This project is guided by both a project advisory group and lived experience advisory group.
Project Advisory Group
The central purpose of the Project Advisory Group is to guide the progress of the research and provide advice from a range of relevant perspectives. It is an important part of the project and will comprise of mental health and allied practitioners, policymakers, academics with experience in social research in mental health and arts-based research methods, as well as members of the research team. The current membership of the Project Advisory Group includes:
Program Manager, Medicines, Mental Health and Wellbeing
Office of the Chief Mental Health Nurse | Mental Health Division | Department of Health
Helen is a public servant; project manager; change manager; pharmacist; counsellor and private practitioner. Helen is passionate about bringing together diverse stakeholders to create innovation in medicines, mental health, and wellbeing. Helen has specific interests in trauma, psychological safety, and workplace wellbeing.
Associate Professor Jillian Broadbear
Senior Research Fellow
Jillian directs the clinical research program at Spectrum, Personality Disorder Service for Victoria. Jillian is committed to seeking and hearing the lived-experience voice in her work; lived-experience profoundly shapes the way personality disorder can be understood, informing how we engage in research that will provide the best evidence-base for treatment and support.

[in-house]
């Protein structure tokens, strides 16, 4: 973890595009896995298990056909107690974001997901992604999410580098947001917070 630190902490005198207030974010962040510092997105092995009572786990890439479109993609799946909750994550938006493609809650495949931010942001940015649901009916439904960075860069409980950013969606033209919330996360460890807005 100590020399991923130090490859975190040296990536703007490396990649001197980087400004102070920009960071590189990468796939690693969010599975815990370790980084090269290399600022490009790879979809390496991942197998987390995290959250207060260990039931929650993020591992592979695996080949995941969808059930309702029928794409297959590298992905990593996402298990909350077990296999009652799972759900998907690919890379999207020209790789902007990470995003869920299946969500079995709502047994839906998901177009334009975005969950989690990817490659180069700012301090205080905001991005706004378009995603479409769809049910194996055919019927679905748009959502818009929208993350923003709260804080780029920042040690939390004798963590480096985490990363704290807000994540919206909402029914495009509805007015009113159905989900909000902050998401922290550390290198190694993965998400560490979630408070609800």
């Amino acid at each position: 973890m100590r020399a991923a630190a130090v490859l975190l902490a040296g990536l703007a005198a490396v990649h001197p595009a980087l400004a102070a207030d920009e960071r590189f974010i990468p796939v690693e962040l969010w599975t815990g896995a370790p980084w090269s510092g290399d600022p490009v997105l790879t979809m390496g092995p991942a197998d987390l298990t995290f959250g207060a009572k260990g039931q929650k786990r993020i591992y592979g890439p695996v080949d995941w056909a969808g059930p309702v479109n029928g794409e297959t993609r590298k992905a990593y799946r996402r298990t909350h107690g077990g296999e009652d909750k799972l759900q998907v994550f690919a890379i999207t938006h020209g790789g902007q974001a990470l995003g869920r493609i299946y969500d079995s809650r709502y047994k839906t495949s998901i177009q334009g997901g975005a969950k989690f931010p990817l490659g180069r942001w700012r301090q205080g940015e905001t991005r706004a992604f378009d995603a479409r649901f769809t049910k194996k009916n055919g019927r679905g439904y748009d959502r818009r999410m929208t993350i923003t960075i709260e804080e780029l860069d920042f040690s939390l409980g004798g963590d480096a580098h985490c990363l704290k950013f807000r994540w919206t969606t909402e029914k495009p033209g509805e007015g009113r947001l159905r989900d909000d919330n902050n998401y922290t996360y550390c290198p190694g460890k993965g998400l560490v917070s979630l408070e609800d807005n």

Dr Rachel Earl
Director, Priority Populations
National Mental Health Commission
Dr Rachel Earl is a public health practitioner who lives and works on the lands of the Boon Wurrung and Wurundjeri People in the South East of Melbourne. Rachel holds a combined Master of Psychology (Clinical)/PhD from the University of Adelaide and a Master of Public Health (Health Management) from Harvard T.H Chan School of Public Health. Rachel is passionate about the intersection of psychology and public health and has built experience across spheres of government in Australia, University teaching and research, the United Nations, and International Non-Government Organisations. Rachel's current role is as a Director in the National Mental Health Commission.
Dr Laura Hayes
Manager of Service Design and Research